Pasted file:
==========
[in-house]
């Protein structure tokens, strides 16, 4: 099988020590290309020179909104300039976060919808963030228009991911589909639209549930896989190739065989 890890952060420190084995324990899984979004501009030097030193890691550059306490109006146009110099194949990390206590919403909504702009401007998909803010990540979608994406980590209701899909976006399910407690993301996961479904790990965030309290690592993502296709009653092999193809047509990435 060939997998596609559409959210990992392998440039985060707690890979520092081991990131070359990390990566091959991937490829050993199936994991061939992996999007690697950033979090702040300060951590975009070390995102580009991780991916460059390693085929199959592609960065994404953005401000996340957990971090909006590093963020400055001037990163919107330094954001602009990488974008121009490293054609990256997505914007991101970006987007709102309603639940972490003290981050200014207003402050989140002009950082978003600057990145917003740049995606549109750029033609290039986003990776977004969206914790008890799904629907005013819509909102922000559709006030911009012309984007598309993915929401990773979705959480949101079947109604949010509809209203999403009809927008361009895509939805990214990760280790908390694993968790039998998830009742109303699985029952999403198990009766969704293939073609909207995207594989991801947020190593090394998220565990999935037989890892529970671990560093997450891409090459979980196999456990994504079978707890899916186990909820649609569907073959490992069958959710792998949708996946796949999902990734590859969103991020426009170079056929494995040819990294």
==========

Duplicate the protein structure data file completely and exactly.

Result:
[in-house]
């Protein structure tokens, strides 16, 4: 099988020590290309020179909104300039976060919808963030228009991911589909639209549930896989190739065989 890890952060420190084995324990899984979004501009030097030193890691550059306490109006146009110099194949990390206590919403909504702009401007998909803010990540979608994406980590209701899909976006399910407690993301996961479904790990965030309290690592993502296709009653092999193809047509990435 060939997998596609559409959210990992392998440039985060707690890979520092081991990131070359990390990566091959991937490829050993199936994991061939992996999007690697950033979090702040300060951590975009070390995102580009991780991916460059390693085929199959592609960065994404953005401000996340957990971090909006590093963020400055001037990163919107330094954001602009990488974008121009490293054609990256997505914007991101970006987007709102309603639940972490003290981050200014207003402050989140002009950082978003600057990145917003740049995606549109750029033609290039986003990776977004969206914790008890799904629907005013819509909102922000559709006030911009012309984007598309993915929401990773979705959480949101079947109604949010509809209203999403009809927008361009895509939805990214990760280790908390694993968790039998998830009742109303699985029952999403198990009766969704293939073609909207995207594989991801947020190593090394998220565990999935037989890892529970671990560093997450891409090459979980196999456990994504079978707890899916186990909820649609569907073959490992069958959710792998949708996946796949999902990734590859969103991020426009170079056929494995040819990294």